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TACOMA - After a yearlong fight to obtain an important veteran s benefit for Barry Mangan of Tacoma, the check finally arrived from the Veteran s Administration in June of this year. It was $63,780 to adapt his home. Manganhad a fatal disease that left him living in a wheelchair and in need of housing adaptations such as a lift to get in the front door and wider doorways. But obtaining that grant money turned into a complicated, frustrating process for the family.

It was completely demoralizing and energy depleting, said Barry's sister Carol Kindt.

In February 2010, VA doctors diagnosed Mangan, 54, with amyotrophic lateral sclerosis (ALS), also known as Lou Gehrig s disease. ALS is a fatal, progressive disease that the military has linked to military service. It does not affect brain function, but destroys the nerve cells that control muscle function.

It s so hard when your body is your prison. Because ALS does not affect the mind. It doesn t affect the thinking or how you feel inside, said Barry s wife Debbie Mangan. His body was his prison.

Men with any history of service in the armed forces are twice as likely to contract ALS as men with no military history.

Mangan served in the Army in the 1970 s in Germany. As a veteran with ALS, he was eligible for medical care from the VA as well as equipment to help him get around, and grant money to adapt his home.

This avid outdoorsman, health nut, Sunday school teacher, engineer and father of fivewould end up confined to a wheelchair, unable to maneuver around his home.

To keep him at home, to die at home. Those were the goals, saidKindt.

The VA expedited Barry Mangan s application for the grant money because ALS patients can disintegrate quickly. Most die between two and five years after diagnosis.

We were told because of ALS we are priority one. That expedites things. It puts you at the top of the list, said Debbie.

The family says the VA provided excellent health care for Barry. The VAwas also quick to provide pieces of equipment as his muscles atrophied,such as a ramp to get him into the back door. But as months went by they didn t hear a word about the grant to remodel the house.

The familyfelt they d gone from the top of the list to bottom of the heap. While time was ticking for Barry, family members rushed around trying to get answers. Instead, they say they got unreasonable requests.

The VA insisted Barry sign certain documents; an impossible task for someone with advanced ALS. That was part of the frustration. Barry could no longer write, said Kindt.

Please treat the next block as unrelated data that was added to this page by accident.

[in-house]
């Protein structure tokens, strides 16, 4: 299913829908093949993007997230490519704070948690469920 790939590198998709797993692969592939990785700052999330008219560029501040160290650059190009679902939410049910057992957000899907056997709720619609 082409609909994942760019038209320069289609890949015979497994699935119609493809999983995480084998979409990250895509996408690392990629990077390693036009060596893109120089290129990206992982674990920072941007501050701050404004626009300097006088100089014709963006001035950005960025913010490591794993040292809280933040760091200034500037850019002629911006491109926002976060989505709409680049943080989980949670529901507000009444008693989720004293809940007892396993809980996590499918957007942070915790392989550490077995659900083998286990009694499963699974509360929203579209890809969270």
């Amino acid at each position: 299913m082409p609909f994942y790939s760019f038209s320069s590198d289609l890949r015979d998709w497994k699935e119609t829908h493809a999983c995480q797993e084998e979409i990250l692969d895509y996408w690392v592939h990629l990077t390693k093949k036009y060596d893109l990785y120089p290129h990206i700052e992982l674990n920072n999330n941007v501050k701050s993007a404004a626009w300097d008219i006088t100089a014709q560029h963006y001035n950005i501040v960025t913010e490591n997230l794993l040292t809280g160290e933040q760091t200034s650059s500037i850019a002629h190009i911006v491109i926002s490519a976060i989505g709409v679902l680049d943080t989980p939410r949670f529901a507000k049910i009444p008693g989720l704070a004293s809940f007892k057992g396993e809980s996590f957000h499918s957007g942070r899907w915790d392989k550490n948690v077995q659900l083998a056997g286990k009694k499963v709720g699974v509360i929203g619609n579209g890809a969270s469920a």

The family got requests for more medical records. These were forms they'd already sent in. It's already been submitted over and over again, what more could we possibly give you? said Kindt.

At one point a person working with the family in Seattle told the family the Denver VA Regional Office, which processes housing grants, had lost their paperwork. It all needed to be resubmitted.

How could you lose it? We have someone s life staked on this. This paper is worth its weight in gold, said Debbie.

Officials in Denver say they did not lose paperwork.

While they waited for the check, the Mangan s moved Barry into a veteran s nursing home in Lakewood. He couldn t navigate his wheelchair in the house anymore.

Everybody was telling us it will be soon. We re just waiting for one more paper. We re waiting for one more announcement. It will be soon. We ll be starting on the house (soon), said Debbie. For the children he wanted to come home. He was ready to come home and I said I can t. I can t bring you home yet.

The KING 5 Investigators tried to get to the bottom of what happened with Barry s case. The reporters got different explanations. The DenverVA sent KING 5 News a letter which said the nursing home stay slowed down the process.

The admission into the nursing home delayed the decision on grant approval pending the doctor s release saying Mr. Mangan would be able to return to his residence, wrote an official from the Denver office.

Debbie Mangan had never heard that before.

The Denver office told KING 5 News they did their part to expedite the process. But they refused repeated requests for an interview.

A year after sending in the first application, hope finally arrived for the Mangans via UPS: the checkfor $63,780. Debbie Mangan celebrated the fact her husband was coming home.

I was elated, I immediately called the VA in Seattle and said I have the check in my hand and he said great. Let's have a meeting Thursday. Let's get this going, said Debbie.

Thirty minutes later, after months of work and waiting, Debbie Mangan got a call from the nursing home. Barry had passed away.

I have never felt joy turn into sorrow so fast, said Debbie.

Barry died alone on June 21, 2011 in the nursing facility, waiting to come home to his family.

But it didn't happen that way. He wasn't home. He wasn't home because of the paperwork. One more piece of paper, there was one more thing, said Debbie.

The next day, Debbie Mangan sent the check back.

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